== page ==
Sunday 17 December 2017

Eamonn Sweeney: Don't miss Maguire in action and the chance to say you saw him before he was famous

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Sean Maguire. Photo: Sportsfile
Sean Maguire. Photo: Sportsfile

Eamonn Sweeney

When I saw him playing in the League of Ireland. Man, the pleasure I get out of saying that about an international player, about Coleman or McClean or Hoolahan or further back Roy Keane or Paul McGrath or Ronnie Whelan. It's like being one of those dudes who saw U2 in the Dandelion Market or one of the lads who once gave JP McManus an apocryphal tip when he was on his uppers.

Forgive me for wallowing in the sheer hedonistic joy of it. Following the League of Ireland can sometimes be a tough and thankless task so I think its fans are entitled to make the most out of any advantages which accrue.

Anyway, when I saw Sean Maguire, the next big star in Irish football, playing for Sligo Rovers in The Showgrounds three years ago he was terrible. Cat altogether, to use a technical term popular in my native North West. In fact I don't think I'd ever seen a young striker have such a terrible time. The ball hopped off him, he scuffed his shots, he couldn't buy a goal, idiots laid into him on social media.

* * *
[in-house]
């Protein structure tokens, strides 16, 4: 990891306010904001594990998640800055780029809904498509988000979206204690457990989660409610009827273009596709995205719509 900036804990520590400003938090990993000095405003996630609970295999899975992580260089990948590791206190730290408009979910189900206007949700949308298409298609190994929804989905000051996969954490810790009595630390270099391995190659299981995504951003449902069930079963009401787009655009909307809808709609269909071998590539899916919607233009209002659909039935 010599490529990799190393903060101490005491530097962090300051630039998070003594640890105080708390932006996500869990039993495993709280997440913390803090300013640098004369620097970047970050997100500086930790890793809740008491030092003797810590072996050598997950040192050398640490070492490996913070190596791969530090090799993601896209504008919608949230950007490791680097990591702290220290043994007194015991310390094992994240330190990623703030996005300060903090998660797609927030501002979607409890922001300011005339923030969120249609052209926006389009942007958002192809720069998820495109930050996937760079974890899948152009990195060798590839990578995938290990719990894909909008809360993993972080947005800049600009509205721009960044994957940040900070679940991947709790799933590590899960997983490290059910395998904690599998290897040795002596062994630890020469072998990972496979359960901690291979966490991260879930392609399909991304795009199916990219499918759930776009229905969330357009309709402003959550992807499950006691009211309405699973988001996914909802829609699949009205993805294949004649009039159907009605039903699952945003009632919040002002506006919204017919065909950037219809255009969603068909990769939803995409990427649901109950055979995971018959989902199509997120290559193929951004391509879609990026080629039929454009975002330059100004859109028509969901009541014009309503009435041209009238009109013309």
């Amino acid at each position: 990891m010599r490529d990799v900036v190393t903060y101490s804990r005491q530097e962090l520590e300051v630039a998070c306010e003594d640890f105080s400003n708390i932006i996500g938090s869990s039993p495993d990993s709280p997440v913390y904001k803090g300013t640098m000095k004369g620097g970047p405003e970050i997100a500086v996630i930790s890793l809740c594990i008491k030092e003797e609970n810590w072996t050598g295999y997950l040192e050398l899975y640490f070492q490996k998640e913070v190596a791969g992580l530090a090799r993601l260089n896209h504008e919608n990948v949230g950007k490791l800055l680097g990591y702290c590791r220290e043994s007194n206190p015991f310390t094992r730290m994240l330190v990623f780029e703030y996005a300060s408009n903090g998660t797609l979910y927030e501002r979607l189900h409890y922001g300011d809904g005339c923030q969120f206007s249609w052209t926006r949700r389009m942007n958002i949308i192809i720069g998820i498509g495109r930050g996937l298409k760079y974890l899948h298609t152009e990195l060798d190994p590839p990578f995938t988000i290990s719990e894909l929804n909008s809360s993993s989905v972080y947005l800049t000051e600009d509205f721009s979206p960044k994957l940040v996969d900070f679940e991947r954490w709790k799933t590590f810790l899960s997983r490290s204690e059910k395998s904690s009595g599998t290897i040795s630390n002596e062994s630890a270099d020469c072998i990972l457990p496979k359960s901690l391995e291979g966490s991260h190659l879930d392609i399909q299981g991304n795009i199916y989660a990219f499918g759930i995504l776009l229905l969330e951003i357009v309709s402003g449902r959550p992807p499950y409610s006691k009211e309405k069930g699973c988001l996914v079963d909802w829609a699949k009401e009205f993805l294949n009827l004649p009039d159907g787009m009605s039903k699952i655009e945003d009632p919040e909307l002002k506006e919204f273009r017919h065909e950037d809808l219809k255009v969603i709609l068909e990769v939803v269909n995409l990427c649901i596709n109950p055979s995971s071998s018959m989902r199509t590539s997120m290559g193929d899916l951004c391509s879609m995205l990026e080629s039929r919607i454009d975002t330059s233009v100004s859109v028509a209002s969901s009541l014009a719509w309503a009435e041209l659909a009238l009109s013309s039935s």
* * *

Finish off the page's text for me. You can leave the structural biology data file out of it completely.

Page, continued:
Maguire struggled so badly that when I happened to meet someone who'd seen him play in Waterford I asked him if the player could really be as bad as he looked. "I can't work out what's happening in Sligo," replied your man, "Because he was electric in Waterford, just brilliant. He was as good as I've ever seen."

That made sense. Maguire was actually on loan to Sligo from West Ham United who'd signed him on the strength of those thrilling performances in Waterford. But it never came good for him in Sligo and he departed with one goal from 18 games. He went to Accrington Stanley on loan and did a bit better but when West Ham let him go only League of Ireland clubs were interested. He had a stint at Dundalk and that didn't work out either.

Now the one thing I will say about Maguire's time at Sligo was that he seemed very brave, both physically and mentally. Form had deserted him but he kept working, kept making the runs, kept getting into the right positions and taking on the shots when the opportunity presented itself. Paradoxically this probably made things worse for him in the short run. No-one, except perhaps an out-of-form goalie, is as exposed as an out-of-form striker. And if, like young Maguire, he refuses to hide, he leaves himself wide open to criticism. But that refusal to hide showed the character which eventually carried the kid from Castlecomer through.